Gulf Cooperation Council Trademark Law approved

Saudi Arabia

The Saudi Cabinet has endorsed the Trademark Law of the Gulf Cooperation Council (GCC). Saudi Arabia joins the United Arab Emirates and Qatar, which have already approved the law. Approval is still awaited from Bahrain, Kuwait and Oman.

The draft GCC Trademark Law was approved by the GCC leaders during the 27th session of the GCC Supreme Council Summit in December 2006. Although three member states have now approved the law, it will come into force only when all member states have approved it and issued implementing regulations. Implementing regulations are reportedly being drafted in Saudi Arabia and the United Arab Emirates. When the law will come into force remains a matter of conjecture.

For many years, member states have discussed the possibility of introducing a 'GCC trademark': one single registration would grant exclusive rights to the trademark owner throughout the GCC, following the model of the Community trademark in the European Union. However, this feature was not included in the new law. Moreover, a unified filing system throughout the GCC will not be available for the foreseeable future. Therefore, trademark owners seeking to protect their rights in the GCC must continue to file individual applications in each member state.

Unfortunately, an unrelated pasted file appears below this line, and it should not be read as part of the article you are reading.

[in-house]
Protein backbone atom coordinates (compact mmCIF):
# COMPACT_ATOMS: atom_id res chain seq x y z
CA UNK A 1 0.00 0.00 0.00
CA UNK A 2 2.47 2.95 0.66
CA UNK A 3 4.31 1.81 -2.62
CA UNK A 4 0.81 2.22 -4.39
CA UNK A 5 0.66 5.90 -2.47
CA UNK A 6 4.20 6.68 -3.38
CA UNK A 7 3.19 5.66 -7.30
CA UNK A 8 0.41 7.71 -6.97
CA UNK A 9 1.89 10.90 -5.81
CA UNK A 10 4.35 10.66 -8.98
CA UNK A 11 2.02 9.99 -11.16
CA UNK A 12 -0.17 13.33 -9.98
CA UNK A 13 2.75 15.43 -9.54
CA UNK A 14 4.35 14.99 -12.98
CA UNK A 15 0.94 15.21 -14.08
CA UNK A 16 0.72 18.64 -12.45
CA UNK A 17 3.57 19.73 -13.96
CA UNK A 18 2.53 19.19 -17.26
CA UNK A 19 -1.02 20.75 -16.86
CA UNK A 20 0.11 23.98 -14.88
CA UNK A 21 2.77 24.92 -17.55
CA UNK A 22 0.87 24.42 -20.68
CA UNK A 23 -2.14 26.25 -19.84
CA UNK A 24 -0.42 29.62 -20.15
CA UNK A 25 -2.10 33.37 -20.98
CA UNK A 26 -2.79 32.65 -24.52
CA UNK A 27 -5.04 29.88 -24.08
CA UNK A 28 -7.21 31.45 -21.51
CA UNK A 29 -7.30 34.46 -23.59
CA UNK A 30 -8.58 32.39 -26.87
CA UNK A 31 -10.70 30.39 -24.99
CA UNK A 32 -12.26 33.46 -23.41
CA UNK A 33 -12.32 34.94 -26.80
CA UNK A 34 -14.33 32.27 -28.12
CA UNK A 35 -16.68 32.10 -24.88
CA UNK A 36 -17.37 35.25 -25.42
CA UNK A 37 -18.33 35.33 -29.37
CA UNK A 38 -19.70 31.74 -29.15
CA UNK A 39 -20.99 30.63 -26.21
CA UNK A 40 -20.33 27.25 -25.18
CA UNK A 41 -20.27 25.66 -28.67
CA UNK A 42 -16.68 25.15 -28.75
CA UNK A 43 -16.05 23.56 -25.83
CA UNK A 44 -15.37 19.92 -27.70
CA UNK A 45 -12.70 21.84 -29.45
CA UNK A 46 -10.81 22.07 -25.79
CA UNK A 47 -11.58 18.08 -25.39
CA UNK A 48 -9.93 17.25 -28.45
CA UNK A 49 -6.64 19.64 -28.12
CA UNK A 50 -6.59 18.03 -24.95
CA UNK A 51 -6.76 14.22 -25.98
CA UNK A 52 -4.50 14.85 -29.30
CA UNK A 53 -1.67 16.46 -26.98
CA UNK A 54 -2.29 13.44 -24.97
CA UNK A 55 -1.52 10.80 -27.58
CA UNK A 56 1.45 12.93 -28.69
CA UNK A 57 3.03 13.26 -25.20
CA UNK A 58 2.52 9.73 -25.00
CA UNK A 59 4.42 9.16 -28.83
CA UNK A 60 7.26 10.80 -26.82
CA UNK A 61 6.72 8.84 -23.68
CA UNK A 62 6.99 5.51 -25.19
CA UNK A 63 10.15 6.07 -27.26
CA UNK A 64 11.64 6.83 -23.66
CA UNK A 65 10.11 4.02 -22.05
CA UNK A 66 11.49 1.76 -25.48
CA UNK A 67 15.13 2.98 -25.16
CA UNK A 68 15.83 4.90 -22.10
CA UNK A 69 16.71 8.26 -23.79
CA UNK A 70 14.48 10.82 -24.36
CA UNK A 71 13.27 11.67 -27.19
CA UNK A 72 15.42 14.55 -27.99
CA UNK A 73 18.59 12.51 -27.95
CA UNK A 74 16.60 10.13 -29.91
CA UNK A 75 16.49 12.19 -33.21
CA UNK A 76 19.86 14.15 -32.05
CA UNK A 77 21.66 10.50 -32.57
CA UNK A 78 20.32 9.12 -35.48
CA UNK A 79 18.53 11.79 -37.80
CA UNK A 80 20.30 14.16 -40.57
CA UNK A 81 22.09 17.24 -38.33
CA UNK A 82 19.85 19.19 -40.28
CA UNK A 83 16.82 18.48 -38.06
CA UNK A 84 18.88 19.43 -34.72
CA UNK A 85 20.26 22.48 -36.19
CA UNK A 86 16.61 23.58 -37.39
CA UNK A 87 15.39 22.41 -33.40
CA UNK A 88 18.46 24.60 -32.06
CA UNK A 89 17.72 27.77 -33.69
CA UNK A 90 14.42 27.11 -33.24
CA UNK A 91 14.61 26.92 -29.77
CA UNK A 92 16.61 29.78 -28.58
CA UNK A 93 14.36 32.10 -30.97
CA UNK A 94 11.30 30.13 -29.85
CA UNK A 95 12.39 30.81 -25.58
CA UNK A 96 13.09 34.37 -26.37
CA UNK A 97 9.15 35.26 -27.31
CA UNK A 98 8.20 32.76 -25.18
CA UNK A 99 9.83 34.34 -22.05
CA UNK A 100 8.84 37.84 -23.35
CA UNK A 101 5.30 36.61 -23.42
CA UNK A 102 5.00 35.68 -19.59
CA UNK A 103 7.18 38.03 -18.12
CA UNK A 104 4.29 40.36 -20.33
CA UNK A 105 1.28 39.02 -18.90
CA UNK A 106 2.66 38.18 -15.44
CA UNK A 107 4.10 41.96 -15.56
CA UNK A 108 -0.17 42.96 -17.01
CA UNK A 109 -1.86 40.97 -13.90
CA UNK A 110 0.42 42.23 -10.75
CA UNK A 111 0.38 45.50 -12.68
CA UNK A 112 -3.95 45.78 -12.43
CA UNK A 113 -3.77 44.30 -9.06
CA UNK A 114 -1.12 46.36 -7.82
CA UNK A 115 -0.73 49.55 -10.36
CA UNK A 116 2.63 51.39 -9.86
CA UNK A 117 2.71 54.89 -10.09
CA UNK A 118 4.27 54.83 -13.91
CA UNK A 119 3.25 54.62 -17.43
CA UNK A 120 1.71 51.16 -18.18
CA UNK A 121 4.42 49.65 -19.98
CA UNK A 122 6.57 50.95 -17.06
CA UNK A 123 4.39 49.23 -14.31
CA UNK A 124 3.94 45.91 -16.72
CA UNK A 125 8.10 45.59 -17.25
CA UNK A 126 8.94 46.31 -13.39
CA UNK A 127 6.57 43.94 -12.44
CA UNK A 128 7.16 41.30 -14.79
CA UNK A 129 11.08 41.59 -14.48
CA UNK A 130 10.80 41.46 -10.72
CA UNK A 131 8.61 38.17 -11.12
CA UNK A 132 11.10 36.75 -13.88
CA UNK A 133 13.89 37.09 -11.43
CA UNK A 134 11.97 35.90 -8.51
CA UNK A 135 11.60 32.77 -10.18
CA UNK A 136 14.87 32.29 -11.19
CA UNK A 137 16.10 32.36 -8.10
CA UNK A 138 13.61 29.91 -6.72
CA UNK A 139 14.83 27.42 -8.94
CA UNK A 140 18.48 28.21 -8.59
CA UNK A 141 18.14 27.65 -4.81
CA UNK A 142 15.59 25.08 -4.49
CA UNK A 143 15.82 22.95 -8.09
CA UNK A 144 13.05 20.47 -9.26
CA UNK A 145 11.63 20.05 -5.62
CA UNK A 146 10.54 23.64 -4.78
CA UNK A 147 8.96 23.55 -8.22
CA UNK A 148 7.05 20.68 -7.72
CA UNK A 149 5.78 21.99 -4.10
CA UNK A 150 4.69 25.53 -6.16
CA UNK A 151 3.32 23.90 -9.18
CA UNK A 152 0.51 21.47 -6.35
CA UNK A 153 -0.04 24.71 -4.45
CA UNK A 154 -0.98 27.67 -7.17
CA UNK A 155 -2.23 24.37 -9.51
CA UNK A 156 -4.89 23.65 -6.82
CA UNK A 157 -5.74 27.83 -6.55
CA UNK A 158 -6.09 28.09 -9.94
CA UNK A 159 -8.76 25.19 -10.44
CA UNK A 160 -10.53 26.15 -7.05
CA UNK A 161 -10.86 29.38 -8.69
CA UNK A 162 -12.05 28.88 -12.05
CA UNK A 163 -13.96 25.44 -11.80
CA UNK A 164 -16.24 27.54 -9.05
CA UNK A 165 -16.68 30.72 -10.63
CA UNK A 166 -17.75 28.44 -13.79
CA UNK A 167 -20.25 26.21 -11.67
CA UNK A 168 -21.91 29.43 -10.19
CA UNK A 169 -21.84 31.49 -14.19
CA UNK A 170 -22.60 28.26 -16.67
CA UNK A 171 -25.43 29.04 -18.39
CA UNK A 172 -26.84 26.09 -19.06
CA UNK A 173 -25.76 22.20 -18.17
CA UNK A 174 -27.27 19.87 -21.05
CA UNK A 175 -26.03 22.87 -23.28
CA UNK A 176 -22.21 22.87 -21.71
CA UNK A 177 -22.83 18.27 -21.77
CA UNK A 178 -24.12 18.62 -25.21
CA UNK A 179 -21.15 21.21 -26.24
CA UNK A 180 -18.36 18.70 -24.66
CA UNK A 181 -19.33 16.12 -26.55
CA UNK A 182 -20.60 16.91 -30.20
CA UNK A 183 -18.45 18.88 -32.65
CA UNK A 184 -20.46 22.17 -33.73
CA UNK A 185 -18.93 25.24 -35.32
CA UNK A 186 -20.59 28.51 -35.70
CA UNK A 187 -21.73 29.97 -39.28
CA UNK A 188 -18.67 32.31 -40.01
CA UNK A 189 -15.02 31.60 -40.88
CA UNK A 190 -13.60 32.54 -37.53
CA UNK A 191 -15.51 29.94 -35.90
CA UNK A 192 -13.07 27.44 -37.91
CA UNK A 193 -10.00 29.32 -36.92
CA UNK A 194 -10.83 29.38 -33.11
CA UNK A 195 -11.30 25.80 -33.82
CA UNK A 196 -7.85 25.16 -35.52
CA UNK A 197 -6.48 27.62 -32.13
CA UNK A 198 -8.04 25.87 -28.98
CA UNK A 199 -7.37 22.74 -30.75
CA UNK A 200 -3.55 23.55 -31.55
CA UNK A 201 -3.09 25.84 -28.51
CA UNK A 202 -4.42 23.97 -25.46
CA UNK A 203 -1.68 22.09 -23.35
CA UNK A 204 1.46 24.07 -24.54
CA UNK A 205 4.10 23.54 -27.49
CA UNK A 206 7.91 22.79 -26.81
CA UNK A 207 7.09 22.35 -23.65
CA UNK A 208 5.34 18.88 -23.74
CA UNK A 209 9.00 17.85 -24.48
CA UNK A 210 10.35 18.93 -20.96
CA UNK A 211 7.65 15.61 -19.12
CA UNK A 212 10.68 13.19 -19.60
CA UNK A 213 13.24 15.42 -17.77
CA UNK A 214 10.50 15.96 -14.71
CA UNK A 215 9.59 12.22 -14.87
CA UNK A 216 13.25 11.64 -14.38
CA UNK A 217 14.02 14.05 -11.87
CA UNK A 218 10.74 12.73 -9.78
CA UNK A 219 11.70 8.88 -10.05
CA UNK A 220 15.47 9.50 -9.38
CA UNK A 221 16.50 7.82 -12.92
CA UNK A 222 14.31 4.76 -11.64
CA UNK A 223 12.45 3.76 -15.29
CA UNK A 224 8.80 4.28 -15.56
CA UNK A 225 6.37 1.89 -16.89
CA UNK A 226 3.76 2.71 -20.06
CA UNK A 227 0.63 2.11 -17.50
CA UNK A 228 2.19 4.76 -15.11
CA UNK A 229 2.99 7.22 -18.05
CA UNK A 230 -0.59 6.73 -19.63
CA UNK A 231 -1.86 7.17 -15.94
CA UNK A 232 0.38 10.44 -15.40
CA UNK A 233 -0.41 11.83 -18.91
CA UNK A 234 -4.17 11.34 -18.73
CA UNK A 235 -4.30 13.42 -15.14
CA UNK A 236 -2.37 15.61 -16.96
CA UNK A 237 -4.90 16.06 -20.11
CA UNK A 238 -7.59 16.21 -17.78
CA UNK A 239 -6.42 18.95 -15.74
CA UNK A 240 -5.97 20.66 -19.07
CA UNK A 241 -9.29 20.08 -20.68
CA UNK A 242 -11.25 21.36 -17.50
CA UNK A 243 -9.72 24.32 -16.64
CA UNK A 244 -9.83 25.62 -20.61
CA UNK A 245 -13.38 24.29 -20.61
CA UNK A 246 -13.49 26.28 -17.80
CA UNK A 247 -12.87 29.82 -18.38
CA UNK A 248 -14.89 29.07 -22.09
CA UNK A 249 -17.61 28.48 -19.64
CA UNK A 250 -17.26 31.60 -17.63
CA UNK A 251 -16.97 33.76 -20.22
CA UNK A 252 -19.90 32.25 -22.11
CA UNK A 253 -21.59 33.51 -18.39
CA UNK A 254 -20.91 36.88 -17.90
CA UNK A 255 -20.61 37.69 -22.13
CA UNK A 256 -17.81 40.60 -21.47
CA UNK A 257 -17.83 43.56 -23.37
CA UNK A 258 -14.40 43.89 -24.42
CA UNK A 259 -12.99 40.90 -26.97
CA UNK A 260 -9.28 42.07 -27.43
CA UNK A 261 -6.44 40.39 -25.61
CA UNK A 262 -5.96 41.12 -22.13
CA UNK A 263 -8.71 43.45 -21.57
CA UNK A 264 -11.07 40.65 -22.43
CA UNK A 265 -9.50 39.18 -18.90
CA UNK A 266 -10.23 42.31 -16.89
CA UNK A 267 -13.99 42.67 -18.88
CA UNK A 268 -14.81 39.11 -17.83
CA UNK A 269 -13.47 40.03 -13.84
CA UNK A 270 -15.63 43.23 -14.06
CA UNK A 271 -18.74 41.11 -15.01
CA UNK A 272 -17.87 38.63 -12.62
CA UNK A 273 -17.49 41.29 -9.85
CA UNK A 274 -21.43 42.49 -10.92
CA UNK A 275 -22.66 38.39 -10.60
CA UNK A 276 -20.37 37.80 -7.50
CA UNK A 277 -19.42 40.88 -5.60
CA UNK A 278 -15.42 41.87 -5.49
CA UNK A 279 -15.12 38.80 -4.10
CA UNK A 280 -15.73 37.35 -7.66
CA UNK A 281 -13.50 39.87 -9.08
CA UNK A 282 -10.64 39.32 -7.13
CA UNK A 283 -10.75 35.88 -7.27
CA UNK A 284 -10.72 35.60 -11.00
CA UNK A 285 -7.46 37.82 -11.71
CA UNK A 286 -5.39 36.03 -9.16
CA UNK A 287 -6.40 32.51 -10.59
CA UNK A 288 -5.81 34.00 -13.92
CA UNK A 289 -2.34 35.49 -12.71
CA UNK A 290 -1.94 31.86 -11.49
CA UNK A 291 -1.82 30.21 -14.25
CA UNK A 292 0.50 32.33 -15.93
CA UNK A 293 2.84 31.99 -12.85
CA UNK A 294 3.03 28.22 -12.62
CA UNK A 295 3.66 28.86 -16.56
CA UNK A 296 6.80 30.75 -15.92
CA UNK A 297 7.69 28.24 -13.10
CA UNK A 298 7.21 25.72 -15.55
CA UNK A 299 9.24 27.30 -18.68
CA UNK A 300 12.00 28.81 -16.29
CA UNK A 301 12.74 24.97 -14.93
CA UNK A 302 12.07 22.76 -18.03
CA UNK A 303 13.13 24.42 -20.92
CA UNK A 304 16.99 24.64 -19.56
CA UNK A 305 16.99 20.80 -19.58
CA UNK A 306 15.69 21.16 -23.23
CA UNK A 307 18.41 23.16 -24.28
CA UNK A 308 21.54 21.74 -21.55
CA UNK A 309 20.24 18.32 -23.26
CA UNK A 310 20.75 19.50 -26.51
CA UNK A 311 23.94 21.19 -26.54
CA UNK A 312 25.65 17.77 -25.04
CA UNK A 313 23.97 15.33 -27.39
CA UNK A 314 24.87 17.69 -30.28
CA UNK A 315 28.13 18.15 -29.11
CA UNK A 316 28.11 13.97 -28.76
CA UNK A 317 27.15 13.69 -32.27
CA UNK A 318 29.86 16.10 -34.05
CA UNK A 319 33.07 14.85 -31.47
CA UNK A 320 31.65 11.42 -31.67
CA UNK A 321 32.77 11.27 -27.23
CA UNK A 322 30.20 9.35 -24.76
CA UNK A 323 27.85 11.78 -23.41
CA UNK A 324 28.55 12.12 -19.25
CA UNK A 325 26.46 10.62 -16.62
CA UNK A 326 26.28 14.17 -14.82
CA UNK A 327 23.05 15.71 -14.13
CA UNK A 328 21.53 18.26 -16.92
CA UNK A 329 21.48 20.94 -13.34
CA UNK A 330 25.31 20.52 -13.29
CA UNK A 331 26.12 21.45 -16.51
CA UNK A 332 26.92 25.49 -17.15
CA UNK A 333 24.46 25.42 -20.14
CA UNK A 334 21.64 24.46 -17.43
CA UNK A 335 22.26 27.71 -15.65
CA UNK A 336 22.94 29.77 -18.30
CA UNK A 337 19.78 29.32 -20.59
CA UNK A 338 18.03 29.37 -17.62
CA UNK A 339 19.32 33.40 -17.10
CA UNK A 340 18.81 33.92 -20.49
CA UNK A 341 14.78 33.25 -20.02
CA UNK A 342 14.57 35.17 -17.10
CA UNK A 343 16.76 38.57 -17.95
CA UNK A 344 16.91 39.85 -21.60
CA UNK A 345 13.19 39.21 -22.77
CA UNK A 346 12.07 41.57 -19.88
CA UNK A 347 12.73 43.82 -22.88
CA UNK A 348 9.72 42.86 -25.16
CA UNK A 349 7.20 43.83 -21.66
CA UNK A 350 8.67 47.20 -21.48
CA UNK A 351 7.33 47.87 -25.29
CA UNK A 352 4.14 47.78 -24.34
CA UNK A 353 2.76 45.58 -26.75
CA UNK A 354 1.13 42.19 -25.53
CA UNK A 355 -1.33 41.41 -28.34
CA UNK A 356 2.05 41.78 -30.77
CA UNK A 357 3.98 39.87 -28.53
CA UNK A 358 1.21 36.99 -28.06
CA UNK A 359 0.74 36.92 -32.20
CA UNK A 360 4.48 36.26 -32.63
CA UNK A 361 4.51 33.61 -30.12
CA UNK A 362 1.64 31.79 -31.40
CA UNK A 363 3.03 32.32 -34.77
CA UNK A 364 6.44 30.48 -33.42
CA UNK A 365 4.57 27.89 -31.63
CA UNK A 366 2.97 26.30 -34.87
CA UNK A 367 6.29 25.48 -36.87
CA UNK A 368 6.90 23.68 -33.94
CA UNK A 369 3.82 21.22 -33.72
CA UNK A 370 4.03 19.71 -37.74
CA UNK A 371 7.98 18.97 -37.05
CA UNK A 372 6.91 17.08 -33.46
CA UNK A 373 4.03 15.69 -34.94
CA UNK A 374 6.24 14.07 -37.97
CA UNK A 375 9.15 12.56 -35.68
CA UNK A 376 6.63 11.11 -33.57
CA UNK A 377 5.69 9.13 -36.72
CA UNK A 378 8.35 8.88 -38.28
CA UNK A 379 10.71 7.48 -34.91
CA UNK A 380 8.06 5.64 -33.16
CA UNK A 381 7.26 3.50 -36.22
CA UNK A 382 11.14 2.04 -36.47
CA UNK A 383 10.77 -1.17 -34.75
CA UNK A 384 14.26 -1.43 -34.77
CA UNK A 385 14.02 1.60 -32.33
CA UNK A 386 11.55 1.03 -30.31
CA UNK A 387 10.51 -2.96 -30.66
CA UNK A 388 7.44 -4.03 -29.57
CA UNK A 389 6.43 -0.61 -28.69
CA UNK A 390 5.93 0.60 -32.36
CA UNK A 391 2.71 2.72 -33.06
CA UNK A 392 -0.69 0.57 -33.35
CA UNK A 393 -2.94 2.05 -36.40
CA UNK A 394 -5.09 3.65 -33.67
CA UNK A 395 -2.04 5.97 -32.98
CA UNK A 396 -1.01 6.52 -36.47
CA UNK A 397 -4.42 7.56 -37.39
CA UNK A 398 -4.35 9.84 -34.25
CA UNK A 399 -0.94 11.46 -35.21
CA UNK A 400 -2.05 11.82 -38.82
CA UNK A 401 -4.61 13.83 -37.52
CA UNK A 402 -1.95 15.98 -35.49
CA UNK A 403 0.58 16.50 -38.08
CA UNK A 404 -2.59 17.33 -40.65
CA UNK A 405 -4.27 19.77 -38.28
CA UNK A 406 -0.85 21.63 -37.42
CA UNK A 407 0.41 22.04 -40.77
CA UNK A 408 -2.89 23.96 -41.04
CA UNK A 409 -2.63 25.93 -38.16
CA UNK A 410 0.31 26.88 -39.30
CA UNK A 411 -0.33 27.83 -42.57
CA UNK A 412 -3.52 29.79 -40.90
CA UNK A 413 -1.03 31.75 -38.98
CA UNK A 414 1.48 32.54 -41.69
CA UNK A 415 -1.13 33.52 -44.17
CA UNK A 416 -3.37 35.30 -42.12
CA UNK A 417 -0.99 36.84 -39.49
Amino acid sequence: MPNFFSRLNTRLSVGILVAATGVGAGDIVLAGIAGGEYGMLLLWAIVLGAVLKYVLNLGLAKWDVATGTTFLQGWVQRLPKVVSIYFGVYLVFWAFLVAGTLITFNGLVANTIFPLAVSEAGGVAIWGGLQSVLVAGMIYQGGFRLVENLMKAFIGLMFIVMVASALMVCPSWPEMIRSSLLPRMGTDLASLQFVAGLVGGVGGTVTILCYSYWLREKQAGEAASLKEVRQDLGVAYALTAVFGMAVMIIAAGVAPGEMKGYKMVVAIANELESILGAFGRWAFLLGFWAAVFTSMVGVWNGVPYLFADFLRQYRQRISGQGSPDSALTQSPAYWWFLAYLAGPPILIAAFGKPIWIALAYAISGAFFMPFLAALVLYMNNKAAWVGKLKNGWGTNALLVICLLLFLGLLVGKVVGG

The new law will bring about a number of eagerly awaited changes for trademark owners. The key features of the law include the following:

  • The definition of a 'trademark' has been widened to include non-traditional trademarks (sound and smell marks). It will be interesting to see how national trademark offices in the GCC will deal with such applications.

  • The opposition period has been increased to 60 days throughout the GCC. This period is non-extendable.

  • The recordal of licences, which is currently mandatory in a number of GCC member states, will become voluntary.

  • Specific reference to the protection of geographical indications has been included. The trademark laws of the member states are silent on this issue.

  • A five-year limitation period for the enforcement of IP rights in criminal prosecutions has been introduced. The possible fines and terms of imprisonment have been increased. The new law also increases the scope of protection of trademarks by introducing precautionary measures. For example, a trademark owner can request that the court order the seizure of imported goods which are suspected of being counterfeit. However, the law does not clarify whether imported goods may be seized before they are made available on the market, and does not determine the amount of compensation to be paid in cases of infringement. Any claim for compensation will thus be based on the general provisions of civil law on damages, compensation and indemnities.

  • The new law does not allow for multi-class filings.

Mona Saleh, Rouse & Co International, Dubai

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